If you read more about this syndrome, one theme becomes clear. It is not a mental condition, but more of a coping mechanism. Those placed in highly stressful, threatening environments will often embrace their captor as a friend or a trusted advisor. By choosing to believe that everything will work out, their condition becomes more manageable.
Read this article on Technical Debt for another perspective on the costs that can add up when being a victim of the Stockholm Syndrome, How A Microservices Architecture Can Reduce Technical Debt.
How Frustration with Mediocrity Becomes Commitment to Mediocrity
Nearly every enterprise application suite evolved from an ERP solution, which evolved from an accounting application. Each tended to have user interfaces and accounting-based data models.
One of my early observations about the user experience of most ERP applications was that they “had a user interface only a mother or an accountant could love”. Often when the monolithic applications were deployed, they met resistance from operations staff since they had to be beaten into shape to provide the functionality needed on the shop floor. Even though vendors today have resolved many of these usability issues, they often still lack the adaptability requirements of business today. And, more importantly, the perception that the application was not created to deliver a “nice” user experience, but to do a predefined activity. Hence, the condition we now have today.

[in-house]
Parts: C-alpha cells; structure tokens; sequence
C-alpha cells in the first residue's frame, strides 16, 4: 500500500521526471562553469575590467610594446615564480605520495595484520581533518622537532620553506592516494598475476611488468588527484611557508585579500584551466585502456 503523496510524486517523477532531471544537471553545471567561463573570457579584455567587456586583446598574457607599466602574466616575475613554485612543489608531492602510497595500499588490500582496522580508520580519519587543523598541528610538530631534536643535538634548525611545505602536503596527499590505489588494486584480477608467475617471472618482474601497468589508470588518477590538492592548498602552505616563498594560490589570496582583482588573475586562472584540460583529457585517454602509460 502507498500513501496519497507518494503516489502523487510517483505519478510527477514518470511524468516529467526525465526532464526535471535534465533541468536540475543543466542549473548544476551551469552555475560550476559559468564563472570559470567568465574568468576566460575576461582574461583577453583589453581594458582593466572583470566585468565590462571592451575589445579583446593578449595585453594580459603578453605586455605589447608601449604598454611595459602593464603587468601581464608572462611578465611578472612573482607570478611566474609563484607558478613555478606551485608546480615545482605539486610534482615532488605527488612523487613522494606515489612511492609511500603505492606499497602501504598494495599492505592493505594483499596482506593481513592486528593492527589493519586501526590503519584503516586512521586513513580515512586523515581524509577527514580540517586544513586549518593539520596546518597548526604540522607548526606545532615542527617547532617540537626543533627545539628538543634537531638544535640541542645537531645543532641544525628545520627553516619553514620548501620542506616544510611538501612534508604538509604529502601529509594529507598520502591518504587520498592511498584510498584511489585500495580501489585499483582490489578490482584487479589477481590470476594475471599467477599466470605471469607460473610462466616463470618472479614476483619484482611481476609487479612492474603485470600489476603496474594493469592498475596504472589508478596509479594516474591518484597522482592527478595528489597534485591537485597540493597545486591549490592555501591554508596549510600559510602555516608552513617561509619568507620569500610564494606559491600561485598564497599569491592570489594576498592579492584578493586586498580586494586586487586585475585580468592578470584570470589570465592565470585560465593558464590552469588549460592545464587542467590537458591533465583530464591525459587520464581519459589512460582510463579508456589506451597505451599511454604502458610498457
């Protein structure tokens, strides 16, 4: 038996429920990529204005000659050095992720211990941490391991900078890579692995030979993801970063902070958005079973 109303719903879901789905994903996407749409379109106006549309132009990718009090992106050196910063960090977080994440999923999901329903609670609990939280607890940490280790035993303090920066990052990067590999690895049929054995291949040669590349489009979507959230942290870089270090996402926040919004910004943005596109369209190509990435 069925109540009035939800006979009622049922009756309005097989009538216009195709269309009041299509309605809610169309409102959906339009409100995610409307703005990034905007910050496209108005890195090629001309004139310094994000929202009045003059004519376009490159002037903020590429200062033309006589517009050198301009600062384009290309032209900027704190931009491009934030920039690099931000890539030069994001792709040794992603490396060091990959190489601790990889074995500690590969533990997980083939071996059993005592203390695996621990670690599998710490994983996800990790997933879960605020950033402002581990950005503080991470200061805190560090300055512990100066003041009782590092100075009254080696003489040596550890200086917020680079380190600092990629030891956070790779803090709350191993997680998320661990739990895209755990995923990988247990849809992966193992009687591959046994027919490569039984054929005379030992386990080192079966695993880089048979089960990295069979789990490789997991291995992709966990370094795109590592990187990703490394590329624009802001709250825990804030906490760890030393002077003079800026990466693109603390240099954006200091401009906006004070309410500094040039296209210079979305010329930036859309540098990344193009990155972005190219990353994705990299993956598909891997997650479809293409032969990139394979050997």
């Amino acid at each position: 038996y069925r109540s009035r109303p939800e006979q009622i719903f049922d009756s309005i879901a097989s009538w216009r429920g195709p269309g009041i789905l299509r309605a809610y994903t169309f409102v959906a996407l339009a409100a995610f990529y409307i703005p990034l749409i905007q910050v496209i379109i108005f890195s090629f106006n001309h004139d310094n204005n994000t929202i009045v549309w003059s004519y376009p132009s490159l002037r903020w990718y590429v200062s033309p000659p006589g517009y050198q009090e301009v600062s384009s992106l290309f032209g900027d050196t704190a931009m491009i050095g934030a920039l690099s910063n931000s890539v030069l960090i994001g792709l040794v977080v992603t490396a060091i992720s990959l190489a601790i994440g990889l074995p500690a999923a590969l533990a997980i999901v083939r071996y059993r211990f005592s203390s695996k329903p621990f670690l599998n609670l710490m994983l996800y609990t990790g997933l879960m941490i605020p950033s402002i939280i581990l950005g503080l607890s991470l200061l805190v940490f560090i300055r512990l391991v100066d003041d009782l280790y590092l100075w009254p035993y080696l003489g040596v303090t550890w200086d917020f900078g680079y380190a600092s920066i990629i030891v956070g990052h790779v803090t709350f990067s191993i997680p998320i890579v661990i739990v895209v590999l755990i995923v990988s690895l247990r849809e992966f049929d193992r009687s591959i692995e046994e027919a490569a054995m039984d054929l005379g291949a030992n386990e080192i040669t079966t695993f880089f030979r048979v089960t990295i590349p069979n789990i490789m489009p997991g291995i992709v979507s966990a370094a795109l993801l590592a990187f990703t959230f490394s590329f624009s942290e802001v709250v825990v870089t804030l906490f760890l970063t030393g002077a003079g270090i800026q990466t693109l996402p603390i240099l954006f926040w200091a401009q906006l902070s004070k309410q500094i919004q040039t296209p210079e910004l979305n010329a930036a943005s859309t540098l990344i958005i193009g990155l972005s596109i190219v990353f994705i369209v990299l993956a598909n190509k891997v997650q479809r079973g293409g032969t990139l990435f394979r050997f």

So why do businesses seem to be committed to the status quo when there are better alternatives? As mentioned above, sometimes the assumption is that it is a lack of capital or access to skills, but the reality is in many cases organizations often become invested so deeply in the status quo they begin to identify with the solution they have in place.
This is analogous to Stockholm Syndrome. If driven by a simple fear of change, the reluctance to adopt a better alternative can be overcome by showing how new solutions can improve their ability to do their jobs. But when the commitment to a tool that doesn’t provide the value needed to be successful in today’s business environment is so strong that it becomes irrational, the business likely is suffering from organizational Stockholm Syndrome, and likely is on a path to decline.
Adaptability Will Win Out
In the end, businesses are driven by profit and survival. Most can overcome dependence on a single vendor thanks to the advances in openness and interconnectivity driving technology today. One of the best lessons from the coronavirus pandemic has been that adaptability is key to survival. Solution providers that provide the tools that give businesses that adaptability will ultimately win out.
Dan Miklovic is the founder and principal analyst at Lean Manufacturing Research, LLC. He has a wealth of experience as an end-user, software vendor, consultant, and market research analyst. He led a plant applications development and implementation team at Weyerhaeuser, was a process system engineer at Scott Paper, led the network design team at a large engineering firm serving the pulp & paper and mining industries. His industry analyst experience includes roles at Gartner, Sustainable Collaborations Group, and LNS Research. He is currently a member of The Analyst Syndicate. He has authored dozens of articles, contributed to several engineering handbooks, authored a text on industrial networking, and was a co-host of World Business Review, a TV program seen on public television, CNBC, and other outlets.
You may contact Dan at [email protected].